Tuesday, January 24, 2017

The Hall Of Heavy Metal History Makes An Auspicious Arrival


The Hall Of Heavy Metal History is based on big dreams. 

Pat Gesualdo dreams big. When he had his own disabilities as a youth, he unwittingly healed himself by retraining his brain synapses through learning how to play the drums, and in the process he discovered a wonderful holistic healing method of drum therapy, which led to him starting a fantastic organization called D.A.D. (Drums Against Disabilities) over twelve years ago.

Utilized by hospitals and health centers  in over fifteen countries around the world, Pat's breakthrough program helps children and adults with Autism, ADHD, Muscular Dystrophy, Post Traumatic Stress Disorder, Cerebral Palsy, and other disabilities to develop retention, coordination, social skill interaction, sensory integration, fine motor skill, and physical and cognitive function. Pat is also the only person in America who can certify drum therapists.

Not just a world class drummer and philanthropic organizer, Pat is also a huge fan of heavy music and the musicians who make it. Over the last year he conceived and organized the Hall Of Heavy Metal History, which had its first induction on January 18, 2017 at the Anaheim Expo Center during the world renowned NAMM Show. The show was expertly hosted by Eddie Trunk, a man who has done so much to support the genre.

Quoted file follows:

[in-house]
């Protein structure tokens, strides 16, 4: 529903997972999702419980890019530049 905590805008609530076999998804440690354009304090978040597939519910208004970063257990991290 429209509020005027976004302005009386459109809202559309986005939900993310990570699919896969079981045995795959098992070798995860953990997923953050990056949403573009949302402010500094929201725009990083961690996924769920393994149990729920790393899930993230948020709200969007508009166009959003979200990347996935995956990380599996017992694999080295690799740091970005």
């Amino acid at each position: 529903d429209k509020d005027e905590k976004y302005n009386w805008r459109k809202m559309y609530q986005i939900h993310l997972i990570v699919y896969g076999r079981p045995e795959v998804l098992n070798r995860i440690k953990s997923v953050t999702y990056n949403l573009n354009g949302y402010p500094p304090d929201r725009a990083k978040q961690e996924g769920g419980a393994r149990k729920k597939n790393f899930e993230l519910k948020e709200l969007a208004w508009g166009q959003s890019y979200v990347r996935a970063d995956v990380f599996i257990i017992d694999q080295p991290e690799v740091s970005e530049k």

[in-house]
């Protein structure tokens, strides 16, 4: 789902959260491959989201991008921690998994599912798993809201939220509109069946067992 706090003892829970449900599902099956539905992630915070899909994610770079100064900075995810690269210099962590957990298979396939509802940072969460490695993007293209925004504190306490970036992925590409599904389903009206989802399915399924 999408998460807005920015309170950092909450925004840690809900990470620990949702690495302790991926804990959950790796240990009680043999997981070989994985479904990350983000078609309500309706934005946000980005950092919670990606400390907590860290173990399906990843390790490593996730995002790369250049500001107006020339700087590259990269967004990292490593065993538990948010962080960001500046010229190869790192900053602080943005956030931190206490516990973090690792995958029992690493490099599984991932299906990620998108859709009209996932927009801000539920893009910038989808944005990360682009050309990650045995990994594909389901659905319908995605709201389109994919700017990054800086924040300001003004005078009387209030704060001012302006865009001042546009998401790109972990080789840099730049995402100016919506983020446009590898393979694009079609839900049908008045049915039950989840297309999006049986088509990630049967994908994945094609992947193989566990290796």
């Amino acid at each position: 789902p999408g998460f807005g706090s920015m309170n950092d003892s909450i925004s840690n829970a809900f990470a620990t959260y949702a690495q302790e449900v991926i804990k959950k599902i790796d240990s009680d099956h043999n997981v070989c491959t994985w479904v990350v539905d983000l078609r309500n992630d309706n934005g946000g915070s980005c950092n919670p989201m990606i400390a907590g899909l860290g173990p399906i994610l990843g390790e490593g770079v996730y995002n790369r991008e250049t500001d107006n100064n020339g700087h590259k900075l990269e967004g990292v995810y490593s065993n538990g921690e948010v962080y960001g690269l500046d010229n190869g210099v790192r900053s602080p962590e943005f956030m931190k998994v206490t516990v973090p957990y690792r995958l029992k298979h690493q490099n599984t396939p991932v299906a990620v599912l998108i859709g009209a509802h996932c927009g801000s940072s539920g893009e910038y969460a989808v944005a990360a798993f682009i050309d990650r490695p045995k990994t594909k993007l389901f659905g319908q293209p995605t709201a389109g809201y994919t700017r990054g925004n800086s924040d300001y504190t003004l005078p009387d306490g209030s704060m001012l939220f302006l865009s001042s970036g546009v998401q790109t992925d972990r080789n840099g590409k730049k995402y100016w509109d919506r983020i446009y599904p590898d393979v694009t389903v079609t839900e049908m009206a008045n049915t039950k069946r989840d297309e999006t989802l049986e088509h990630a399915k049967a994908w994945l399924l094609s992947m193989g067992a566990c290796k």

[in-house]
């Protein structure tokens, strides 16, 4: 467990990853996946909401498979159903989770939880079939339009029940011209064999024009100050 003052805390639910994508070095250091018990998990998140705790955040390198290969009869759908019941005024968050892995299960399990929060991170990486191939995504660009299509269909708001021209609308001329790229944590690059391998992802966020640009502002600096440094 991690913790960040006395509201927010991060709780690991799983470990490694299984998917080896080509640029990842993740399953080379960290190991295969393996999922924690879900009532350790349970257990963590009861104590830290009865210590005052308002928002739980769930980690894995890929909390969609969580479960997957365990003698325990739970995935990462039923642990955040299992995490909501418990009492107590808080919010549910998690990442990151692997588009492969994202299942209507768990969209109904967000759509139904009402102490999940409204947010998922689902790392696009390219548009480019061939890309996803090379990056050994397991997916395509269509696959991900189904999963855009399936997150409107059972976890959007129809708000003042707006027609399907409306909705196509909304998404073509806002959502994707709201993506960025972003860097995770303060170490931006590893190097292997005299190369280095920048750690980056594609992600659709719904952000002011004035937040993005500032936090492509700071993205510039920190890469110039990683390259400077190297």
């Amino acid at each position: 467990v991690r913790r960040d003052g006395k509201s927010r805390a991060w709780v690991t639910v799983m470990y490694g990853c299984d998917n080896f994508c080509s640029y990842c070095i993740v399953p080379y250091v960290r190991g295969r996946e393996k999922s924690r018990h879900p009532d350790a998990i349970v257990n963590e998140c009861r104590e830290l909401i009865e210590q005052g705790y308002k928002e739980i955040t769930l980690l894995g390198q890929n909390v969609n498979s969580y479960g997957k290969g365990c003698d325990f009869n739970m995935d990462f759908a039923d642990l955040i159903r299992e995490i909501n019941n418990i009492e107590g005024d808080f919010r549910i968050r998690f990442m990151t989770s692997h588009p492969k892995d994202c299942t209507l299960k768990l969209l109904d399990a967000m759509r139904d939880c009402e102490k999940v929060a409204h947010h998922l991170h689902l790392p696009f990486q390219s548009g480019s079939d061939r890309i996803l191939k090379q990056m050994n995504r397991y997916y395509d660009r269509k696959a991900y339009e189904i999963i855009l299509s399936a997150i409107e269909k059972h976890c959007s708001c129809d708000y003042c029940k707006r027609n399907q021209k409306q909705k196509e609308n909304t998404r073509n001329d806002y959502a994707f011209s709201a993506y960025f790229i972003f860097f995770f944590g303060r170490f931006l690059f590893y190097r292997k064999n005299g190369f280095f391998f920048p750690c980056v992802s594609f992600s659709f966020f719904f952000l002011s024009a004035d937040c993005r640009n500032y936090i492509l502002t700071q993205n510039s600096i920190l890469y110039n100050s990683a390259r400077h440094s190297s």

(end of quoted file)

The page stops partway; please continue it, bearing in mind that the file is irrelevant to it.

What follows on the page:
Pat Gesualdo and myself, photo by Lauryn C. Mercer
The inductees for this inaugural year included legends both living and deceased, as is essential and fitting for a representative selection of heavy music heroes. 

Ronnie James Dio loomed on this evening as a man who had a tremendous influence on the genre and its proponents. It's also worth noting that all the proceeds for this evening's event were donated to the Ronnie James Dio Stand Up And Shout Cancer Fund. His induction was accepted by his widow, Wendy Dio, who spoke passionately about the man, his art, and her cause. 

Wendy Dio
Ronnie Dio also made it into one of the more fascinating, but lesser known stories of the evening, that of the formation of the fathers of power metal Manowar, whose founder, guitarist Ross "The Boss" Friedman, told the tale of how while on tour with the Dio fronted Black Sabbath. Ronnie explained to Ross that he was a big fan of the guitarist's, and insisted that Friedman connect with a member of Sabbath's road crew, one Joey DeMaio. Ross and Joey met, and then started jamming in Sabbath's dressing rooms, often drawing the attention of the band onstage when they heard the roar from backstage in between the band's songs. Friendships were forged, and the terrain of metal was forever changed by Dio's foresight. Friedman had the rapt audience at attention as he told this tale, and he rounded out his speech with grace and class by wishing his parents were alive to see this moment.
Ross "The Boss" Friedman
Legendary bassist Rudy Sarzo also delivered a most memorable speech as he ran through his extensive resum√©, and his work with such stalwarts as Quiet Riot, Whitesnake, Dio, and perhaps most poignantly as he spoke of his great friendship and musical partnership with the incomparable Randy Rhoads. A very moving speech by one of music's finest gentlemen.